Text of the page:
With a population of about 18 million, one of the extraordinary
facets of Malaysia is indeed its people. Malaysia has traditionally
been a meeting point for traders and travelers from both the East
and West because of its central location, between the Indian Ocean
and the South China Sea. As a result, Malaysia has a multicultural
and multiracial population consisting of Malays, Chinese, Indians
and numerous indigenous people. The country's racial, religious
and cultural harmony is something you'll truly come to appreciate.
Naturally, from this richly mixed populace spawns an endless list
of festivals and celebrations, all year round.
Indigenous Malays constitute roughly 62 percent of the population.
But immigrants, especially Chinese (who make up 30 percent of the
population), have a tremendous presence in the country. Most of
the nation's millionaires, outside royalty, are Chinese. Indians
constitute about 10 percent of the population. The rest are small
numbers of Arabs, Indonesians, Filipinos, and Pakistanis.
Although Malaysia's ethnic mix is generally harmonious, the various
communities remain largely separate, and things have not always
been so peaceful. Malaysia has adopted many Chinese customs. The
entire country celebrates Chinese New Year, when streets are lined
with banners and lion-dancers weave through excited crowds. Indians
were among the first traders to arrive on Peninsular Malaysia, their
numbers growing in the 1800s. Unlike Malays and Chinese, Indians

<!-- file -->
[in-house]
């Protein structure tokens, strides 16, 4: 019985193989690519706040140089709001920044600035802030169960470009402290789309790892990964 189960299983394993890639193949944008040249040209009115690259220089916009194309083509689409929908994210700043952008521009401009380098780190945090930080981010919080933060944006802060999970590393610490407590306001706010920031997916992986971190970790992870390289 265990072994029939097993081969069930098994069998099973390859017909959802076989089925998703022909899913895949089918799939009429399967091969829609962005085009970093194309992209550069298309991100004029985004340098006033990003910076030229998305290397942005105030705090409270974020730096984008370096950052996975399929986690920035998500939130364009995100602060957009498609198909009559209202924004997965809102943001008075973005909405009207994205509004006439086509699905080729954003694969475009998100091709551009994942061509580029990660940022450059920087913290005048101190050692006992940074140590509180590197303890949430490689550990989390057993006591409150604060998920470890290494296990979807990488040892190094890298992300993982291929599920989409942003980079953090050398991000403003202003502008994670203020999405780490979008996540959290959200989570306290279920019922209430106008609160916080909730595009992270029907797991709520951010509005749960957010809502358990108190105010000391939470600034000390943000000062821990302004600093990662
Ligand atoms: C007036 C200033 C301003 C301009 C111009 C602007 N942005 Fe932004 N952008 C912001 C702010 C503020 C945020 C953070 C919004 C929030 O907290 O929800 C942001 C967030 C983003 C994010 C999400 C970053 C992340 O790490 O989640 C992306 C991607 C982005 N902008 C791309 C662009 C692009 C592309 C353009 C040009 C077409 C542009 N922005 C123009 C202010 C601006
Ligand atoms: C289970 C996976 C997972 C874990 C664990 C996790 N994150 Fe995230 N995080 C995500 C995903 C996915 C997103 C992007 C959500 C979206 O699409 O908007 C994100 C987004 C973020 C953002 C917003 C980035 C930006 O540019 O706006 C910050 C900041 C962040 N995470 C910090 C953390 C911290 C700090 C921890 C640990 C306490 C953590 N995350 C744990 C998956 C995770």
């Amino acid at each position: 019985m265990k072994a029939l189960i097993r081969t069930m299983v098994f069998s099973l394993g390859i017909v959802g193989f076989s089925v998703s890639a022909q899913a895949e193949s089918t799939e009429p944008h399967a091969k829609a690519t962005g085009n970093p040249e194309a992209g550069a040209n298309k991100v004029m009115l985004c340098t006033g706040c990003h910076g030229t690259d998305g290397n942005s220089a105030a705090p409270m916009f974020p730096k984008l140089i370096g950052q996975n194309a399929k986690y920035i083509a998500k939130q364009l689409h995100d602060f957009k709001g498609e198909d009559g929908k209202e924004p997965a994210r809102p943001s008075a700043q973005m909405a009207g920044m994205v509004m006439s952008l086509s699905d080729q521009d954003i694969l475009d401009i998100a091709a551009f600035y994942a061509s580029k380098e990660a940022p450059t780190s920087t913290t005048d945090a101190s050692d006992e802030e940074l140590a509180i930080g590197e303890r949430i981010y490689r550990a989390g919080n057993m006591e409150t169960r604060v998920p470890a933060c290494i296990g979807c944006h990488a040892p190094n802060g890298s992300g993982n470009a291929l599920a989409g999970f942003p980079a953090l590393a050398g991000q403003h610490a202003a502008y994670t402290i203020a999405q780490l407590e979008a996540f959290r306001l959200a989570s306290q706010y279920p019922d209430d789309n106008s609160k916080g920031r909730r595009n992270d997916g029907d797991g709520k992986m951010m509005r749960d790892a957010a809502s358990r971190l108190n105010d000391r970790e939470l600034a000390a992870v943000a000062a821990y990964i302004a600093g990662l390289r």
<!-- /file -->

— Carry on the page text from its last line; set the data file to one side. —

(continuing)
are clustered in a handful of areas, notably Penang, Perak, and
Selangor, but their influence on Malaysian culture is profound.
Malaysia's indigenous inhabitants are the Orang Asli, which means
"original people". The Orang Asli belong to many different races
and tribes. Among them are Negritos. The major population in Sarawak
are made up of different races mainly the Ibans, Chinese, Malay,
Bidayuh, Melanau, and other ethnic groups. Sabah population is made
up of Kadazan, Chinese, Dusun, and other ethnic groups.
Bahasa Malaysia is the official language, but when members of these
communities talk to each other, they normally use English-the official
international language. English has been the medium of instruction
in tertiary education for many years. But now, Bahasa Malaysia has
been reinstated in many learning institutions to be the official
language of instruction.
The official religion in Malaysia is Islam and all the Malays in
Malaysia are Muslims. Buddhism, Christianity and Hinduism constitute
the rest of the population's religion.